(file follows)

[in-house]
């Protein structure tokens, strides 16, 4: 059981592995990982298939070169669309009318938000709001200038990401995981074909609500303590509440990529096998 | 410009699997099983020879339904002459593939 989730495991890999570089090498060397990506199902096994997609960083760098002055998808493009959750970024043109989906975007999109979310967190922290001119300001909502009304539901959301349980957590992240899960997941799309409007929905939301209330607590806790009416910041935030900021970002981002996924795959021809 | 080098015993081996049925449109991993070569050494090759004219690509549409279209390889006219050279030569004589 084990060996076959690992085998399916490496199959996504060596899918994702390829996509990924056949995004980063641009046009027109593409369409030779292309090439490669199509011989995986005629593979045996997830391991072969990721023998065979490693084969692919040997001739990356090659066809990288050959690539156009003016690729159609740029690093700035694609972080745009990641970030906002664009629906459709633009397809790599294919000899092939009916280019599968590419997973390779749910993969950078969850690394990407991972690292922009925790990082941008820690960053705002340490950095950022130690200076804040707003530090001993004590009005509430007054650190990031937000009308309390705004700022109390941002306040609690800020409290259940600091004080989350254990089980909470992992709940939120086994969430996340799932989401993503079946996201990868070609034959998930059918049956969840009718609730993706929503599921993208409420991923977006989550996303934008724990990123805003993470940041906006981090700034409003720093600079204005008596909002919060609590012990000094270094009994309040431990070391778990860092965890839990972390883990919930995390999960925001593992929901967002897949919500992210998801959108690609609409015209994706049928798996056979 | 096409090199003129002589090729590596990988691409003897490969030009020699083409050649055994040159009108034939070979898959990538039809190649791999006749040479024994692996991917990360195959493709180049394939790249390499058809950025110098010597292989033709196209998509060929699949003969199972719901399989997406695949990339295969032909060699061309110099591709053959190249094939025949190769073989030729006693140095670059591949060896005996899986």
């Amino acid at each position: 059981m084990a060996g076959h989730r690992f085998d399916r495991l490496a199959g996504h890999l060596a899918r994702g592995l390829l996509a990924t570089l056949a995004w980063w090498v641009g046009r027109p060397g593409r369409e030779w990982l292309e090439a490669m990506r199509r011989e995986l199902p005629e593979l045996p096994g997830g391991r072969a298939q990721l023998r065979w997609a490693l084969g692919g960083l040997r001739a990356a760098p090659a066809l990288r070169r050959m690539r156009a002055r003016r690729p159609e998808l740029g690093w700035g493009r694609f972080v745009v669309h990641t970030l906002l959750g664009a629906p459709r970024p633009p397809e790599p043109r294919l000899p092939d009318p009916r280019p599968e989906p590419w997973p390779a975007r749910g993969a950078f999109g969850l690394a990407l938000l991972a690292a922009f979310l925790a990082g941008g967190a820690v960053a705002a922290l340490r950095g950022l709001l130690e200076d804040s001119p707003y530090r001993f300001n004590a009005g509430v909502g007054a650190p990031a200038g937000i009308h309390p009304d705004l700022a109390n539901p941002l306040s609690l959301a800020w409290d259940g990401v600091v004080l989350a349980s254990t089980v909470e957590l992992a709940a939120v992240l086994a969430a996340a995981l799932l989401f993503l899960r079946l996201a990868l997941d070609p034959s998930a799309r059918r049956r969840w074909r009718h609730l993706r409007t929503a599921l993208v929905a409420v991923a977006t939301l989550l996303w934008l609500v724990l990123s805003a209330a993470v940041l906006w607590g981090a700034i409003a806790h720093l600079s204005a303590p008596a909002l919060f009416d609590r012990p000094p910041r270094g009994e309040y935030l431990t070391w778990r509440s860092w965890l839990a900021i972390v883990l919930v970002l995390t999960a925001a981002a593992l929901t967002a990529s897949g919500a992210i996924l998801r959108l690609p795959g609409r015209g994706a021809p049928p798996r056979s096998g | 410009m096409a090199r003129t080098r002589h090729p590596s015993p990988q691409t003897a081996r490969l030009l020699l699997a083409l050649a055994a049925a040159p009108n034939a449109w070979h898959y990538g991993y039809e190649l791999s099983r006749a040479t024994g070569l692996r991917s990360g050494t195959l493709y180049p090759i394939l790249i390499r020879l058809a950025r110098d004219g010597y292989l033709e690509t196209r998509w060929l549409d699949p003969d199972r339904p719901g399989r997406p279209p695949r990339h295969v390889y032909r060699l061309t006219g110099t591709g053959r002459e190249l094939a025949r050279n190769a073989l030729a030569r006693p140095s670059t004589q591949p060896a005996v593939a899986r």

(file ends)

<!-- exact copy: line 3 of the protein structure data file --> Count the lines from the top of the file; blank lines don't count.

């Amino acid at each position: 059981m084990a060996g076959h989730r690992f085998d399916r495991l490496a199959g996504h890999l060596a899918r994702g592995l390829l996509a990924t570089l056949a995004w980063w090498v641009g046009r027109p060397g593409r369409e030779w990982l292309e090439a490669m990506r199509r011989e995986l199902p005629e593979l045996p096994g997830g391991r072969a298939q990721l023998r065979w997609a490693l084969g692919g960083l040997r001739a990356a760098p090659a066809l990288r070169r050959m690539r156009a002055r003016r690729p159609e998808l740029g690093w700035g493009r694609f972080v745009v669309h990641t970030l906002l959750g664009a629906p459709r970024p633009p397809e790599p043109r294919l000899p092939d009318p009916r280019p599968e989906p590419w997973p390779a975007r749910g993969a950078f999109g969850l690394a990407l938000l991972a690292a922009f979310l925790a990082g941008g967190a820690v960053a705002a922290l340490r950095g950022l709001l130690e200076d804040s001119p707003y530090r001993f300001n004590a009005g509430v909502g007054a650190p990031a200038g937000i009308h309390p009304d705004l700022a109390n539901p941002l306040s609690l959301a800020w409290d259940g990401v600091v004080l989350a349980s254990t089980v909470e957590l992992a709940a939120v992240l086994a969430a996340a995981l799932l989401f993503l899960r079946l996201a990868l997941d070609p034959s998930a799309r059918r049956r969840w074909r009718h609730l993706r409007t929503a599921l993208v929905a409420v991923a977006t939301l989550l996303w934008l609500v724990l990123s805003a209330a993470v940041l906006w607590g981090a700034i409003a806790h720093l600079s204005a303590p008596a909002l919060f009416d609590r012990p000094p910041r270094g009994e309040y935030l431990t070391w778990r509440s860092w965890l839990a900021i972390v883990l919930v970002l995390t999960a925001a981002a593992l929901t967002a990529s897949g919500a992210i996924l998801r959108l690609p795959g609409r015209g994706a021809p049928p798996r056979s096998g | 410009m096409a090199r003129t080098r002589h090729p590596s015993p990988q691409t003897a081996r490969l030009l020699l699997a083409l050649a055994a049925a040159p009108n034939a449109w070979h898959y990538g991993y039809e190649l791999s099983r006749a040479t024994g070569l692996r991917s990360g050494t195959l493709y180049p090759i394939l790249i390499r020879l058809a950025r110098d004219g010597y292989l033709e690509t196209r998509w060929l549409d699949p003969d199972r339904p719901g399989r997406p279209p695949r990339h295969v390889y032909r060699l061309t006219g110099t591709g053959r002459e190249l094939a025949r050279n190769a073989l030729a030569r006693p140095s670059t004589q591949p060896a005996v593939a899986r």